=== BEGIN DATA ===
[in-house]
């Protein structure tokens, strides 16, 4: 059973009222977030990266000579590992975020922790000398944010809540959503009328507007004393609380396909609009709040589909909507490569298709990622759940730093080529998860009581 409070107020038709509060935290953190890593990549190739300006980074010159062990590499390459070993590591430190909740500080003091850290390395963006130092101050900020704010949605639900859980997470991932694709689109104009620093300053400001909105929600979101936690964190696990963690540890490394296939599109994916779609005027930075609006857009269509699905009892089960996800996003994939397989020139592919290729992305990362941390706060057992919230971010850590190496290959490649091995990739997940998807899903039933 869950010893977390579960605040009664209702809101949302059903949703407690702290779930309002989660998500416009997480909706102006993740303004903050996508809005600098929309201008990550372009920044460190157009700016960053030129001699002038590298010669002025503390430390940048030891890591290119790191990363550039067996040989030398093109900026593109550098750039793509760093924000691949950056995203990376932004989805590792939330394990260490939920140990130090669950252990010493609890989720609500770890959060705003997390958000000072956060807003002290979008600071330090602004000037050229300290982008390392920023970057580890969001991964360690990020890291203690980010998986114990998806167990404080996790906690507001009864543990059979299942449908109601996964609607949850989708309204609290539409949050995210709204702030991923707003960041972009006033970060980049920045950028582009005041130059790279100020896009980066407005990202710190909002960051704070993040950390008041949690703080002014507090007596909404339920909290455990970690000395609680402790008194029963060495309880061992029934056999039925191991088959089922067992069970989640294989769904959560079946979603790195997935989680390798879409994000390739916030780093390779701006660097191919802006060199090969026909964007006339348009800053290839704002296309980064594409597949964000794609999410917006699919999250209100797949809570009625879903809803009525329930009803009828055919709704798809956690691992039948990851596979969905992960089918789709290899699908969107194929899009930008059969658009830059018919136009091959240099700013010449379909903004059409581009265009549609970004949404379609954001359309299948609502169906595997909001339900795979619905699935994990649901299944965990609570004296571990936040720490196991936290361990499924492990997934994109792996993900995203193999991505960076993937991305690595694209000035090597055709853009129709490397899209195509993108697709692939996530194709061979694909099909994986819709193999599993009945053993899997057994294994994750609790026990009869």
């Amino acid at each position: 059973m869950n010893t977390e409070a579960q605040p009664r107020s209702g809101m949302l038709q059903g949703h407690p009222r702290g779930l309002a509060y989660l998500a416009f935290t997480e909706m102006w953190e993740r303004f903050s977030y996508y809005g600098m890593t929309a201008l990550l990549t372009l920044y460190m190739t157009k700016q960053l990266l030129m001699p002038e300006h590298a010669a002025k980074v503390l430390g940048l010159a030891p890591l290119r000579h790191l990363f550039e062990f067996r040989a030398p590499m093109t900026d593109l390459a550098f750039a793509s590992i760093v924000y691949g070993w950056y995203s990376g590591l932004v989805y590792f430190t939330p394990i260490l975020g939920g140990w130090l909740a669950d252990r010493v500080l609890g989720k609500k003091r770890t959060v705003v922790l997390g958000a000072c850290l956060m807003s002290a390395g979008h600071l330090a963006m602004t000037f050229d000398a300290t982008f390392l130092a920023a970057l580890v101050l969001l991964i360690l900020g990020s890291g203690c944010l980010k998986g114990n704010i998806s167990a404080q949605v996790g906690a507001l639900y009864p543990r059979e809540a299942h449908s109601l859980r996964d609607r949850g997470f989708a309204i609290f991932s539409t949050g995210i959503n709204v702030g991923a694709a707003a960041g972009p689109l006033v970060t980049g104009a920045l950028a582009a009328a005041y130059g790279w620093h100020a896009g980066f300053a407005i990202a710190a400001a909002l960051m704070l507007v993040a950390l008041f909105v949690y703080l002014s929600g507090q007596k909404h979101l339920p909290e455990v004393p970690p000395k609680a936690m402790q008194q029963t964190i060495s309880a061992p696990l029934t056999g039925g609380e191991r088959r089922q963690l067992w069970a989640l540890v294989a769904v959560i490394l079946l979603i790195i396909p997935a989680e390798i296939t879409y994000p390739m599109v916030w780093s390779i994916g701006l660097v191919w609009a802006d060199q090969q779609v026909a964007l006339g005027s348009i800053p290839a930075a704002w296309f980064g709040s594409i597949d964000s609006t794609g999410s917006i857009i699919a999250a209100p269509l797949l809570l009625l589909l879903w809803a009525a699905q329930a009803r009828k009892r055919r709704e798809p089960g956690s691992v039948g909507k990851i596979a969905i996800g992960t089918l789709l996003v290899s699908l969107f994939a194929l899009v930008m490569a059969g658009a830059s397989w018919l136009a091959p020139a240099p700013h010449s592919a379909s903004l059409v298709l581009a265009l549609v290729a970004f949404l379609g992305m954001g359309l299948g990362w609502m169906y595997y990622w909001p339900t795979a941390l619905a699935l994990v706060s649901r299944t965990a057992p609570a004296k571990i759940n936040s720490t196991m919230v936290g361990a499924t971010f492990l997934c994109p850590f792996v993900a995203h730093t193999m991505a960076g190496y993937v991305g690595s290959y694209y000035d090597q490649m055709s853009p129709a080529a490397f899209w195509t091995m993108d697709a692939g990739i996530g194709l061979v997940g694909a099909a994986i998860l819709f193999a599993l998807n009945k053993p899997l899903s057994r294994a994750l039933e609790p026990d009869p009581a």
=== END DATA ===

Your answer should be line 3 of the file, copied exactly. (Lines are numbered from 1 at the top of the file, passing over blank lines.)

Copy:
């Amino acid at each position: 059973m869950n010893t977390e409070a579960q605040p009664r107020s209702g809101m949302l038709q059903g949703h407690p009222r702290g779930l309002a509060y989660l998500a416009f935290t997480e909706m102006w953190e993740r303004f903050s977030y996508y809005g600098m890593t929309a201008l990550l990549t372009l920044y460190m190739t157009k700016q960053l990266l030129m001699p002038e300006h590298a010669a002025k980074v503390l430390g940048l010159a030891p890591l290119r000579h790191l990363f550039e062990f067996r040989a030398p590499m093109t900026d593109l390459a550098f750039a793509s590992i760093v924000y691949g070993w950056y995203s990376g590591l932004v989805y590792f430190t939330p394990i260490l975020g939920g140990w130090l909740a669950d252990r010493v500080l609890g989720k609500k003091r770890t959060v705003v922790l997390g958000a000072c850290l956060m807003s002290a390395g979008h600071l330090a963006m602004t000037f050229d000398a300290t982008f390392l130092a920023a970057l580890v101050l969001l991964i360690l900020g990020s890291g203690c944010l980010k998986g114990n704010i998806s167990a404080q949605v996790g906690a507001l639900y009864p543990r059979e809540a299942h449908s109601l859980r996964d609607r949850g997470f989708a309204i609290f991932s539409t949050g995210i959503n709204v702030g991923a694709a707003a960041g972009p689109l006033v970060t980049g104009a920045l950028a582009a009328a005041y130059g790279w620093h100020a896009g980066f300053a407005i990202a710190a400001a909002l960051m704070l507007v993040a950390l008041f909105v949690y703080l002014s929600g507090q007596k909404h979101l339920p909290e455990v004393p970690p000395k609680a936690m402790q008194q029963t964190i060495s309880a061992p696990l029934t056999g039925g609380e191991r088959r089922q963690l067992w069970a989640l540890v294989a769904v959560i490394l079946l979603i790195i396909p997935a989680e390798i296939t879409y994000p390739m599109v916030w780093s390779i994916g701006l660097v191919w609009a802006d060199q090969q779609v026909a964007l006339g005027s348009i800053p290839a930075a704002w296309f980064g709040s594409i597949d964000s609006t794609g999410s917006i857009i699919a999250a209100p269509l797949l809570l009625l589909l879903w809803a009525a699905q329930a009803r009828k009892r055919r709704e798809p089960g956690s691992v039948g909507k990851i596979a969905i996800g992960t089918l789709l996003v290899s699908l969107f994939a194929l899009v930008m490569a059969g658009a830059s397989w018919l136009a091959p020139a240099p700013h010449s592919a379909s903004l059409v298709l581009a265009l549609v290729a970004f949404l379609g992305m954001g359309l299948g990362w609502m169906y595997y990622w909001p339900t795979a941390l619905a699935l994990v706060s649901r299944t965990a057992p609570a004296k571990i759940n936040s720490t196991m919230v936290g361990a499924t971010f492990l997934c994109p850590f792996v993900a995203h730093t193999m991505a960076g190496y993937v991305g690595s290959y694209y000035d090597q490649m055709s853009p129709a080529a490397f899209w195509t091995m993108d697709a692939g990739i996530g194709l061979v997940g694909a099909a994986i998860l819709f193999a599993l998807n009945k053993p899997l899903s057994r294994a994750l039933e609790p026990d009869p009581a």